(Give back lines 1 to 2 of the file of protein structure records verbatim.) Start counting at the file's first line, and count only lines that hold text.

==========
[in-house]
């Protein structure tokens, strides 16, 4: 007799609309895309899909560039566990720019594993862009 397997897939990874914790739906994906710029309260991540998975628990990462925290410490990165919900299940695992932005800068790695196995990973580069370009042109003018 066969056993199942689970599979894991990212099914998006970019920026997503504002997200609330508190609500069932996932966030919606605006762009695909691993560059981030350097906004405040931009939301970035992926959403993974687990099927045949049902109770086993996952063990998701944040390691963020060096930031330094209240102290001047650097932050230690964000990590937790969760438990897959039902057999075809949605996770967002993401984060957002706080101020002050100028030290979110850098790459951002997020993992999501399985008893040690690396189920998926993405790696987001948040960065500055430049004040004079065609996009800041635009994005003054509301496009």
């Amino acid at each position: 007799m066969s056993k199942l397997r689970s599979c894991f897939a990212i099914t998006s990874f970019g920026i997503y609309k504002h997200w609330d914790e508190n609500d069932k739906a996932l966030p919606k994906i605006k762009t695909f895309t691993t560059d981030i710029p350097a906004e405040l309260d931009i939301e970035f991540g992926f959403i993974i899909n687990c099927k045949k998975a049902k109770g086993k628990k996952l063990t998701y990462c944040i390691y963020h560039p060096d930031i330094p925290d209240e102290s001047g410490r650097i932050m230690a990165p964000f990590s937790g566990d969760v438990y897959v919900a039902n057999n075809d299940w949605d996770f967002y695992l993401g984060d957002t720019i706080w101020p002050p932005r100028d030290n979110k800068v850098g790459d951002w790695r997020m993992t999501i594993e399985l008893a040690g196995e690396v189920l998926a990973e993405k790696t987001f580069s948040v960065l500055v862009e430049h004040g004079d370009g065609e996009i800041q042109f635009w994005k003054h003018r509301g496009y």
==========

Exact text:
[in-house]
């Protein structure tokens, strides 16, 4: 007799609309895309899909560039566990720019594993862009 397997897939990874914790739906994906710029309260991540998975628990990462925290410490990165919900299940695992932005800068790695196995990973580069370009042109003018 066969056993199942689970599979894991990212099914998006970019920026997503504002997200609330508190609500069932996932966030919606605006762009695909691993560059981030350097906004405040931009939301970035992926959403993974687990099927045949049902109770086993996952063990998701944040390691963020060096930031330094209240102290001047650097932050230690964000990590937790969760438990897959039902057999075809949605996770967002993401984060957002706080101020002050100028030290979110850098790459951002997020993992999501399985008893040690690396189920998926993405790696987001948040960065500055430049004040004079065609996009800041635009994005003054509301496009």